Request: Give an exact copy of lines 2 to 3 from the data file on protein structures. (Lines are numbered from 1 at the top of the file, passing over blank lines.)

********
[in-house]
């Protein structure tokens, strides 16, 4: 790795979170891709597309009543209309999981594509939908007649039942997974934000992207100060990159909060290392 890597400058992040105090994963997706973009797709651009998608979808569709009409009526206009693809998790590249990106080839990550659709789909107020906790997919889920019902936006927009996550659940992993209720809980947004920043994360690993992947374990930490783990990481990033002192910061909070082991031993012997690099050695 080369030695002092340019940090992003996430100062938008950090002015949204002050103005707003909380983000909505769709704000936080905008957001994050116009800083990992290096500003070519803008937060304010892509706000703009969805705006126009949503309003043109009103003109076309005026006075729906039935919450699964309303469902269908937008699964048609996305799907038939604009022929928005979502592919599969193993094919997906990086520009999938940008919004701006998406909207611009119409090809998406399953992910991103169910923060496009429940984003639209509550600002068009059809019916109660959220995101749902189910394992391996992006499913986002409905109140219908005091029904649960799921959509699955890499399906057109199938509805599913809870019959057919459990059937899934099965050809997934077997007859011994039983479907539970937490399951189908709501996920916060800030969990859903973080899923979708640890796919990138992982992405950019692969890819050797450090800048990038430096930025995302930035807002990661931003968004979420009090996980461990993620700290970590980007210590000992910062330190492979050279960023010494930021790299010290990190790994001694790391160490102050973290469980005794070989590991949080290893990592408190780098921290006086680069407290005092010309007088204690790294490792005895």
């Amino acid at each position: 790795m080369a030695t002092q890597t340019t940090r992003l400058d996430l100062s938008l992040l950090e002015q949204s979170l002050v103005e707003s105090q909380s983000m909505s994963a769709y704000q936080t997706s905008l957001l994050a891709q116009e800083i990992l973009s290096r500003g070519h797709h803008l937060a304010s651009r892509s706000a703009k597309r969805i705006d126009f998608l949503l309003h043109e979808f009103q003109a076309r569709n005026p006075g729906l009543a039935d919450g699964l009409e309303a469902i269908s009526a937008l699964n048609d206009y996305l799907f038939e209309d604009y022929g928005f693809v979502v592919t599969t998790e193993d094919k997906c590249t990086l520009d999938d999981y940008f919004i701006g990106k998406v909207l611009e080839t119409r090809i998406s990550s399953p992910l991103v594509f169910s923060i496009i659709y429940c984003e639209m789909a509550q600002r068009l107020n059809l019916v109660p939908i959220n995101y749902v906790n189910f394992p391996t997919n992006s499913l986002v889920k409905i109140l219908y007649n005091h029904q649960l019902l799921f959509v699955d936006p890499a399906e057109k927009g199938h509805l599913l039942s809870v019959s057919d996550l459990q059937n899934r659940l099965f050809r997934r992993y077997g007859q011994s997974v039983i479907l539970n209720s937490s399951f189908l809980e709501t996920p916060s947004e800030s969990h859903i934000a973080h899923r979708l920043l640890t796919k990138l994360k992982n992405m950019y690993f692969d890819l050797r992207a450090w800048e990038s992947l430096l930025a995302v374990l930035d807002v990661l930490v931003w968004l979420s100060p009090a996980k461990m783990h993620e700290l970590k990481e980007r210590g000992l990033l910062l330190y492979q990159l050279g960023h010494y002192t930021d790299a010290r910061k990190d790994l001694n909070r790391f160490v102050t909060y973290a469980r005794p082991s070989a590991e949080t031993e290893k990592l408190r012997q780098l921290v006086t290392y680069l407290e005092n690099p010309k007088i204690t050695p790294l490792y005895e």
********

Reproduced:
């Protein structure tokens, strides 16, 4: 790795979170891709597309009543209309999981594509939908007649039942997974934000992207100060990159909060290392 890597400058992040105090994963997706973009797709651009998608979808569709009409009526206009693809998790590249990106080839990550659709789909107020906790997919889920019902936006927009996550659940992993209720809980947004920043994360690993992947374990930490783990990481990033002192910061909070082991031993012997690099050695 080369030695002092340019940090992003996430100062938008950090002015949204002050103005707003909380983000909505769709704000936080905008957001994050116009800083990992290096500003070519803008937060304010892509706000703009969805705006126009949503309003043109009103003109076309005026006075729906039935919450699964309303469902269908937008699964048609996305799907038939604009022929928005979502592919599969193993094919997906990086520009999938940008919004701006998406909207611009119409090809998406399953992910991103169910923060496009429940984003639209509550600002068009059809019916109660959220995101749902189910394992391996992006499913986002409905109140219908005091029904649960799921959509699955890499399906057109199938509805599913809870019959057919459990059937899934099965050809997934077997007859011994039983479907539970937490399951189908709501996920916060800030969990859903973080899923979708640890796919990138992982992405950019692969890819050797450090800048990038430096930025995302930035807002990661931003968004979420009090996980461990993620700290970590980007210590000992910062330190492979050279960023010494930021790299010290990190790994001694790391160490102050973290469980005794070989590991949080290893990592408190780098921290006086680069407290005092010309007088204690790294490792005895």
């Amino acid at each position: 790795m080369a030695t002092q890597t340019t940090r992003l400058d996430l100062s938008l992040l950090e002015q949204s979170l002050v103005e707003s105090q909380s983000m909505s994963a769709y704000q936080t997706s905008l957001l994050a891709q116009e800083i990992l973009s290096r500003g070519h797709h803008l937060a304010s651009r892509s706000a703009k597309r969805i705006d126009f998608l949503l309003h043109e979808f009103q003109a076309r569709n005026p006075g729906l009543a039935d919450g699964l009409e309303a469902i269908s009526a937008l699964n048609d206009y996305l799907f038939e209309d604009y022929g928005f693809v979502v592919t599969t998790e193993d094919k997906c590249t990086l520009d999938d999981y940008f919004i701006g990106k998406v909207l611009e080839t119409r090809i998406s990550s399953p992910l991103v594509f169910s923060i496009i659709y429940c984003e639209m789909a509550q600002r068009l107020n059809l019916v109660p939908i959220n995101y749902v906790n189910f394992p391996t997919n992006s499913l986002v889920k409905i109140l219908y007649n005091h029904q649960l019902l799921f959509v699955d936006p890499a399906e057109k927009g199938h509805l599913l039942s809870v019959s057919d996550l459990q059937n899934r659940l099965f050809r997934r992993y077997g007859q011994s997974v039983i479907l539970n209720s937490s399951f189908l809980e709501t996920p916060s947004e800030s969990h859903i934000a973080h899923r979708l920043l640890t796919k990138l994360k992982n992405m950019y690993f692969d890819l050797r992207a450090w800048e990038s992947l430096l930025a995302v374990l930035d807002v990661l930490v931003w968004l979420s100060p009090a996980k461990m783990h993620e700290l970590k990481e980007r210590g000992l990033l910062l330190y492979q990159l050279g960023h010494y002192t930021d790299a010290r910061k990190d790994l001694n909070r790391f160490v102050t909060y973290a469980r005794p082991s070989a590991e949080t031993e290893k990592l408190r012997q780098l921290v006086t290392y680069l407290e005092n690099p010309k007088i204690t050695p790294l490792y005895e």